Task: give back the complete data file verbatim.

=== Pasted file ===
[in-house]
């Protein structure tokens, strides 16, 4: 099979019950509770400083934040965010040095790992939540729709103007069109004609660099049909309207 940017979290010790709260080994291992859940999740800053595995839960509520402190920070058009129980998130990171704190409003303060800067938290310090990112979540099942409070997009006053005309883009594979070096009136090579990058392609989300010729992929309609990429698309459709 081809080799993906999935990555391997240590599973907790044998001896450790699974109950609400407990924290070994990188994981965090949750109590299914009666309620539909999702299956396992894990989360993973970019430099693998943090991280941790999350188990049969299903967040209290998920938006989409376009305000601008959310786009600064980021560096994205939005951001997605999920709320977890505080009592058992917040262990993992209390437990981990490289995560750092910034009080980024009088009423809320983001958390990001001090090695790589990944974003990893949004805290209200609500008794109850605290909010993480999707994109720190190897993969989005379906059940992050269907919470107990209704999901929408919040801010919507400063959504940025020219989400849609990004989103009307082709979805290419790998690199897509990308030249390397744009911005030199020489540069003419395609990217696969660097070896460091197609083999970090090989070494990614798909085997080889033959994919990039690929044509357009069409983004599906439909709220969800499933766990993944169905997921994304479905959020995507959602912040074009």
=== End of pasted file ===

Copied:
[in-house]
């Protein structure tokens, strides 16, 4: 099979019950509770400083934040965010040095790992939540729709103007069109004609660099049909309207 940017979290010790709260080994291992859940999740800053595995839960509520402190920070058009129980998130990171704190409003303060800067938290310090990112979540099942409070997009006053005309883009594979070096009136090579990058392609989300010729992929309609990429698309459709 081809080799993906999935990555391997240590599973907790044998001896450790699974109950609400407990924290070994990188994981965090949750109590299914009666309620539909999702299956396992894990989360993973970019430099693998943090991280941790999350188990049969299903967040209290998920938006989409376009305000601008959310786009600064980021560096994205939005951001997605999920709320977890505080009592058992917040262990993992209390437990981990490289995560750092910034009080980024009088009423809320983001958390990001001090090695790589990944974003990893949004805290209200609500008794109850605290909010993480999707994109720190190897993969989005379906059940992050269907919470107990209704999901929408919040801010919507400063959504940025020219989400849609990004989103009307082709979805290419790998690199897509990308030249390397744009911005030199020489540069003419395609990217696969660097070896460091197609083999970090090989070494990614798909085997080889033959994919990039690929044509357009069409983004599906439909709220969800499933766990993944169905997921994304479905959020995507959602912040074009």